Every single school leader I know is a giver. They will give, give, give until they don’t have anything left. Then they will dig deep and give a little more. Over and over.
School leaders are refueled by watching teachers do their thing. They beam with pride as they watch a first grade teacher interact with a small group of students learning the joys of reading. Their hearts are filled when they see a secondary math teacher get overexcited about a math concept that nobody would ever call exciting, except that it is exciting for those students, in that moment, with that teacher. School leaders’ best days are filled with these moments. It makes all the hard stuff they do worth it.
School leaders are made to fist-bump students as they arrive in the mornings. They live for the hugs, to get down on their knees to comfort an upset child, to sit down with a teenager and wax philosophical about life and dreams. They even secretly love working through discipline problems with students because they know the powerful lessons that can come through learning from mistakes.
School leaders are not made with skin as thick as whale sharks. Nor are they made to get blasted on social media with posts filled with half-truths (at best). They never imagined starting their school year with multiple open positions, starting each day with scrambling for substitute teachers, and having to ask already stretched thin staff to do even more. Their hearts break because they know the strain that families are under right now for a variety of reasons and that takes a toll on them because they are fixers and hate to see their school community hurting.
School leaders will do whatever they need to do to keep their students and staff safe and learning. They will smile and take every. single. hit. that comes at them, every single time. They are filled with optimism for their school communities and are focused on teaching and learning and creating environments of joy. They want to protect teachers from upset parents and too many district initiatives and let them get back to the heart of what they do.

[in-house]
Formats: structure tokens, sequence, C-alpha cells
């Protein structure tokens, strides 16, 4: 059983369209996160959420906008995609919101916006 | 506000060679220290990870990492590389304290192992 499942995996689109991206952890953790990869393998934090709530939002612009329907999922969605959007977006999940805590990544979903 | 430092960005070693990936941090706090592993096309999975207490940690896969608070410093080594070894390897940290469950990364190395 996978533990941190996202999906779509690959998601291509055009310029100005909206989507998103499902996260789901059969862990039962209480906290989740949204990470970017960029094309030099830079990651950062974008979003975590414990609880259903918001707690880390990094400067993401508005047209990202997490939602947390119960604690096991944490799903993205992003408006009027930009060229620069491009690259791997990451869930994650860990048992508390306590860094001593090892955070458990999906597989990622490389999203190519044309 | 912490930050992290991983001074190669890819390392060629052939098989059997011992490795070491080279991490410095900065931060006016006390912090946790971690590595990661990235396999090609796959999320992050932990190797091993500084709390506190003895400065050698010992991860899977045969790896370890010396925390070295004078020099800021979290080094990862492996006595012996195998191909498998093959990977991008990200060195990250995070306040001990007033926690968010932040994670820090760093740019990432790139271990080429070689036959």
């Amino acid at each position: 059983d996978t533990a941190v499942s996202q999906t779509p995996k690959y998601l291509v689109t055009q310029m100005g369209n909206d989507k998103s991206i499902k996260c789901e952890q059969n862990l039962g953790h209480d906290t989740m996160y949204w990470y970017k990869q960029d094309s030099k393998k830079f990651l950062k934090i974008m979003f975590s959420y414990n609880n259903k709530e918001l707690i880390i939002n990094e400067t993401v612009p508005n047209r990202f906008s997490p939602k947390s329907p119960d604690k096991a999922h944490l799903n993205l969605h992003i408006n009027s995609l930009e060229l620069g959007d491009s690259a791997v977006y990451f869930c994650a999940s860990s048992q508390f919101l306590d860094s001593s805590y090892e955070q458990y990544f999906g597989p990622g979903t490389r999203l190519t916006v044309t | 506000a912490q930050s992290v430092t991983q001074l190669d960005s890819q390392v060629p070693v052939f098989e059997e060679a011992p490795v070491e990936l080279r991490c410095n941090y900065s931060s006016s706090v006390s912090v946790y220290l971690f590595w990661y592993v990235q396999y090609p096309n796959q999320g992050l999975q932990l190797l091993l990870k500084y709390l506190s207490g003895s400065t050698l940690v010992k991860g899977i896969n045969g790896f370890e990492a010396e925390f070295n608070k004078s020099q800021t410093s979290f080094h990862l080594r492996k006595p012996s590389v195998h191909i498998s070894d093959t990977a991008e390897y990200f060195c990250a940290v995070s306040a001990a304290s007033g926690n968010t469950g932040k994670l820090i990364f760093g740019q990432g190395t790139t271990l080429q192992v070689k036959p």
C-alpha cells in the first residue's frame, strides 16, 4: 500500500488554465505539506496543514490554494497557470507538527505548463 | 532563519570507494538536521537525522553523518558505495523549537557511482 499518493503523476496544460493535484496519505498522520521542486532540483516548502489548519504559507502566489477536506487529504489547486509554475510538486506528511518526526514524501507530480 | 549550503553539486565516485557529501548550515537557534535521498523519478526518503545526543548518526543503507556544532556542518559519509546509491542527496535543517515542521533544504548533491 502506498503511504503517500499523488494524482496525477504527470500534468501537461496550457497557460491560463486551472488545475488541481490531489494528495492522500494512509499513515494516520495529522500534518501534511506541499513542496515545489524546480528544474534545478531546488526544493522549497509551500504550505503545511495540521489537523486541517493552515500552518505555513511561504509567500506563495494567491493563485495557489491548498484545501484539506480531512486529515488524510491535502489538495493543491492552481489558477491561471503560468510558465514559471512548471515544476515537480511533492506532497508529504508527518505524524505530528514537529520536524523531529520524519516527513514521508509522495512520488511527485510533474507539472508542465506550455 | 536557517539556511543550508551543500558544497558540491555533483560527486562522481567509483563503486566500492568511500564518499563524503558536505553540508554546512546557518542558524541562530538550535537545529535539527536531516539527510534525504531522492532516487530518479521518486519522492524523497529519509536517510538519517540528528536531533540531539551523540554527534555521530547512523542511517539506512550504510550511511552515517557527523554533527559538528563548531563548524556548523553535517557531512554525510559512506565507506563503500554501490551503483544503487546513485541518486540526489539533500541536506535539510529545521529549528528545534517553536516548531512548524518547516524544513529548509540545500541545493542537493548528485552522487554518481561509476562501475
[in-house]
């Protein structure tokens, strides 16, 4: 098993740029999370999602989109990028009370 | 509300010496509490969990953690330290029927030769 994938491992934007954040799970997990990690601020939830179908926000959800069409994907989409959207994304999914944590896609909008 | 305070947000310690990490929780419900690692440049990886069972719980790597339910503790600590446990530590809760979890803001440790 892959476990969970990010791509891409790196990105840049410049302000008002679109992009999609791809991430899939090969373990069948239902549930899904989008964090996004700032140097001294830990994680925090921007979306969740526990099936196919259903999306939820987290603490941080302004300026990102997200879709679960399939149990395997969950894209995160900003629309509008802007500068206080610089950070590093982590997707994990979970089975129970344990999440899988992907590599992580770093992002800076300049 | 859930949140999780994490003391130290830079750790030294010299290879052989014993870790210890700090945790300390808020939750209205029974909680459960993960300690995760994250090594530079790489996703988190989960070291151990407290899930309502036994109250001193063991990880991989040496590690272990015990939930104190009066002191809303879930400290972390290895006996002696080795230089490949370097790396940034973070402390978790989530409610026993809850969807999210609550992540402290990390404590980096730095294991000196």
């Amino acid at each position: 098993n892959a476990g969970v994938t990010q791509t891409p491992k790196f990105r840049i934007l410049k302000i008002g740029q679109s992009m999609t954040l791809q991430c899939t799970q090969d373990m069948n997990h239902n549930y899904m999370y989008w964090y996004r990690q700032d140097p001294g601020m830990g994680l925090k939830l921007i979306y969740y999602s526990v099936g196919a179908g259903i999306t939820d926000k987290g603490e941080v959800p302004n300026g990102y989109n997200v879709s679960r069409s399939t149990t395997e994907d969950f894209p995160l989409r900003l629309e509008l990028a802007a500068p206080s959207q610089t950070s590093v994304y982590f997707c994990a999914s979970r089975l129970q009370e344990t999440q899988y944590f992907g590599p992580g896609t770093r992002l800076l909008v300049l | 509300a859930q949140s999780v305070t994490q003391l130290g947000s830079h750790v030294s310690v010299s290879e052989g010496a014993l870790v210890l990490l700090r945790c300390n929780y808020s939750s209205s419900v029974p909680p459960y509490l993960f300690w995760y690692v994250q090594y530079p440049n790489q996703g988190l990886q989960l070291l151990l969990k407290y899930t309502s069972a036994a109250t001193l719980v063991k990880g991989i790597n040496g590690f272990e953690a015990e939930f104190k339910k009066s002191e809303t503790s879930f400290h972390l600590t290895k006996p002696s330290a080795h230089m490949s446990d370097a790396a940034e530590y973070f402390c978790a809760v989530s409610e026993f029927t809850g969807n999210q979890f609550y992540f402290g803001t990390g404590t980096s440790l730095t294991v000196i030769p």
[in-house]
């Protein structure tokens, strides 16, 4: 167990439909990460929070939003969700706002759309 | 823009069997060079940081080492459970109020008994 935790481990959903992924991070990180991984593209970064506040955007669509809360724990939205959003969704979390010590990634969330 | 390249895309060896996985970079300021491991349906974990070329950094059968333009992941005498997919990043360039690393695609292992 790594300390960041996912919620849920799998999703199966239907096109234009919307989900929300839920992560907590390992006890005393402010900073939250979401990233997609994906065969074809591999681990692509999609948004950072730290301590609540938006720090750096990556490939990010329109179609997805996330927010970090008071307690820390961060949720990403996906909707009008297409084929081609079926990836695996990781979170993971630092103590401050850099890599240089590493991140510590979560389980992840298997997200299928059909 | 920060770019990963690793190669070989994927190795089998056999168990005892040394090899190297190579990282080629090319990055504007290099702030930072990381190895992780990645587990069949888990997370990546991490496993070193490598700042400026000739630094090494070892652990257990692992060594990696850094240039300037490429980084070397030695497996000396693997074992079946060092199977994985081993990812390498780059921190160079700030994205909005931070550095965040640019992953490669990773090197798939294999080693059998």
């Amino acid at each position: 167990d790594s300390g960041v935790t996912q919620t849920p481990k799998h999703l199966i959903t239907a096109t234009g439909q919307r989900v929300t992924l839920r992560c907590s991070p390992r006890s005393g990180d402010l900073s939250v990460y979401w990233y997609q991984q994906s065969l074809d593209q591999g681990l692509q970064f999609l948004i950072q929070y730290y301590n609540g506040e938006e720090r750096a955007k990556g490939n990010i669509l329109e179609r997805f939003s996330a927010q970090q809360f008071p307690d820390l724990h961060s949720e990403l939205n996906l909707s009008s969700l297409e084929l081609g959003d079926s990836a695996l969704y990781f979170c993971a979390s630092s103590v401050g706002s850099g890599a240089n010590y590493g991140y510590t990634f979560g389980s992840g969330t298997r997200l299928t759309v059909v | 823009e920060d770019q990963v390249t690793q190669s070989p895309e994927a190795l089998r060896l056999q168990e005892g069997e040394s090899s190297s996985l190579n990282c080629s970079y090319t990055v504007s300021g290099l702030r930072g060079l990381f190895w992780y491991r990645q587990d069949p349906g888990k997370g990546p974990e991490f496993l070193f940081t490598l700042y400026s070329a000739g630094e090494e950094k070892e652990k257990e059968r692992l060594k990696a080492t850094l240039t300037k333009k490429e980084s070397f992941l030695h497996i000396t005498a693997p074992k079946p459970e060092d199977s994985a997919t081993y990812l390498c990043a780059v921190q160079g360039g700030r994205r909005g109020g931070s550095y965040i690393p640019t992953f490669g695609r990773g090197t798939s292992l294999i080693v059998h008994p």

Their armor is wearing thin.
They are starting to think about things they never ever thought they would consider. Like what other careers they might pursue. If they can qualify for early retirement. If they are strong enough to continue to do this work.
Your school leaders need you. Not to agree with every decision that is made, but to approach conversations with an open heart and an open mind.
Your school leaders need you to remember that students greatly benefit from positive home-school relationships.
Your school leaders need you to remember that they lead with their hearts, and that is a good thing but it means that they are human beings and not actual superheroes.
Check on your school and district leaders. Let them know that you see how hard they are working and you value them. Let them know that they are not leading alone, that you have their backs even when you disagree.
I see you, school leaders, and I am so thankful for you. We got this. Together.
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